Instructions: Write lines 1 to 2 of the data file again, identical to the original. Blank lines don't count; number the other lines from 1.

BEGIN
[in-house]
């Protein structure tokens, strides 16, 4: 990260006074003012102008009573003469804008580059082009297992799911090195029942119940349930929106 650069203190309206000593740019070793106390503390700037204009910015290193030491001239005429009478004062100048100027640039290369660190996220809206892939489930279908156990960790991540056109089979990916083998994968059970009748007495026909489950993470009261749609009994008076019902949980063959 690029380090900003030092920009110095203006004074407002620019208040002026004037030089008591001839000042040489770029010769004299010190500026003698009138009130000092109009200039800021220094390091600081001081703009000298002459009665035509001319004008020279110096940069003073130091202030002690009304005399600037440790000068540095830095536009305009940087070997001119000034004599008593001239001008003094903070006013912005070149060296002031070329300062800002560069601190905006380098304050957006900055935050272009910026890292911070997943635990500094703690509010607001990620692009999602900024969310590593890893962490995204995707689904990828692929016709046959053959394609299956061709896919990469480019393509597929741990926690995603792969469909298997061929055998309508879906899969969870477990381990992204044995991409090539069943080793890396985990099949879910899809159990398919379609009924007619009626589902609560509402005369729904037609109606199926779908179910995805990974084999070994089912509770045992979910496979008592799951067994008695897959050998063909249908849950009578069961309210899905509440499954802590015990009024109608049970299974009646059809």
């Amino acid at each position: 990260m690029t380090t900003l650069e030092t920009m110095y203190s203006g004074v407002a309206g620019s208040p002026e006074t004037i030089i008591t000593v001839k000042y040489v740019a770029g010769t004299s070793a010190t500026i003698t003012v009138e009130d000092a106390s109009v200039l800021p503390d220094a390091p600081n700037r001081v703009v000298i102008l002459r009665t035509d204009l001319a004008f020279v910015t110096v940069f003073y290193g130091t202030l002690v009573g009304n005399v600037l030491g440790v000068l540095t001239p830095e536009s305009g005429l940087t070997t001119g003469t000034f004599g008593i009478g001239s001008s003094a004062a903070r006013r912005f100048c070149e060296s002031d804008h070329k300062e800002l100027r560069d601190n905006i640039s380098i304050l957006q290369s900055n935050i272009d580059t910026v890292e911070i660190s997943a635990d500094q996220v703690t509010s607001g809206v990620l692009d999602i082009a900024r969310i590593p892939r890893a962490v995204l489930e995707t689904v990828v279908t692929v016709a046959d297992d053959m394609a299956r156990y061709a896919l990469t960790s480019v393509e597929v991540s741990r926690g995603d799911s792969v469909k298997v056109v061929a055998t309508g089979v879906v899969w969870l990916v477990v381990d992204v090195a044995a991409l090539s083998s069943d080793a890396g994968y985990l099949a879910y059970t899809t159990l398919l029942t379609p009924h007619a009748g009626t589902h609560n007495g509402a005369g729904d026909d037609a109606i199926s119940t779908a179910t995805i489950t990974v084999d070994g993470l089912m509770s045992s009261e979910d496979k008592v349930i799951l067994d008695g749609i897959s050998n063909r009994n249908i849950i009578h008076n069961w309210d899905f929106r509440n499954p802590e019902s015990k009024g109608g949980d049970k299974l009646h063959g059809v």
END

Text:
[in-house]
């Protein structure tokens, strides 16, 4: 990260006074003012102008009573003469804008580059082009297992799911090195029942119940349930929106 650069203190309206000593740019070793106390503390700037204009910015290193030491001239005429009478004062100048100027640039290369660190996220809206892939489930279908156990960790991540056109089979990916083998994968059970009748007495026909489950993470009261749609009994008076019902949980063959 690029380090900003030092920009110095203006004074407002620019208040002026004037030089008591001839000042040489770029010769004299010190500026003698009138009130000092109009200039800021220094390091600081001081703009000298002459009665035509001319004008020279110096940069003073130091202030002690009304005399600037440790000068540095830095536009305009940087070997001119000034004599008593001239001008003094903070006013912005070149060296002031070329300062800002560069601190905006380098304050957006900055935050272009910026890292911070997943635990500094703690509010607001990620692009999602900024969310590593890893962490995204995707689904990828692929016709046959053959394609299956061709896919990469480019393509597929741990926690995603792969469909298997061929055998309508879906899969969870477990381990992204044995991409090539069943080793890396985990099949879910899809159990398919379609009924007619009626589902609560509402005369729904037609109606199926779908179910995805990974084999070994089912509770045992979910496979008592799951067994008695897959050998063909249908849950009578069961309210899905509440499954802590015990009024109608049970299974009646059809």